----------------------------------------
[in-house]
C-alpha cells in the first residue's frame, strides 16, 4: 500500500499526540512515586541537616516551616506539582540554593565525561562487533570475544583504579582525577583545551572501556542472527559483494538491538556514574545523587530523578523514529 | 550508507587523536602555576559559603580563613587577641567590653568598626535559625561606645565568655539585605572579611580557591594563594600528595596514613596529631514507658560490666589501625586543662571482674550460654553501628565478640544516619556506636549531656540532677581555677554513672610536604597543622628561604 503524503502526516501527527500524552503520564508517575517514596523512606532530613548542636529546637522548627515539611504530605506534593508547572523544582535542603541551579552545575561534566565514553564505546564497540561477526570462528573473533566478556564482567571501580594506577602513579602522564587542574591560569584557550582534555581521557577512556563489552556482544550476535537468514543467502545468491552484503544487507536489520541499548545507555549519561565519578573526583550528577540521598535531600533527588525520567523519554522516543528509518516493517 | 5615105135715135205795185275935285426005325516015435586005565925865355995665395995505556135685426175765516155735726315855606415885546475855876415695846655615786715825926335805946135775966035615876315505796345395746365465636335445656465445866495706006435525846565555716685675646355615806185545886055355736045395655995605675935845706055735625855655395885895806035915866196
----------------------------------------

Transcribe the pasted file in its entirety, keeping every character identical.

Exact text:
[in-house]
C-alpha cells in the first residue's frame, strides 16, 4: 500500500499526540512515586541537616516551616506539582540554593565525561562487533570475544583504579582525577583545551572501556542472527559483494538491538556514574545523587530523578523514529 | 550508507587523536602555576559559603580563613587577641567590653568598626535559625561606645565568655539585605572579611580557591594563594600528595596514613596529631514507658560490666589501625586543662571482674550460654553501628565478640544516619556506636549531656540532677581555677554513672610536604597543622628561604 503524503502526516501527527500524552503520564508517575517514596523512606532530613548542636529546637522548627515539611504530605506534593508547572523544582535542603541551579552545575561534566565514553564505546564497540561477526570462528573473533566478556564482567571501580594506577602513579602522564587542574591560569584557550582534555581521557577512556563489552556482544550476535537468514543467502545468491552484503544487507536489520541499548545507555549519561565519578573526583550528577540521598535531600533527588525520567523519554522516543528509518516493517 | 5615105135715135205795185275935285426005325516015435586005565925865355995665395995505556135685426175765516155735726315855606415885546475855876415695846655615786715825926335805946135775966035615876315505796345395746365465636335445656465445866495706006435525846565555716685675646355615806185545886055355736045395655995605675935845706055735625855655395885895806035915866196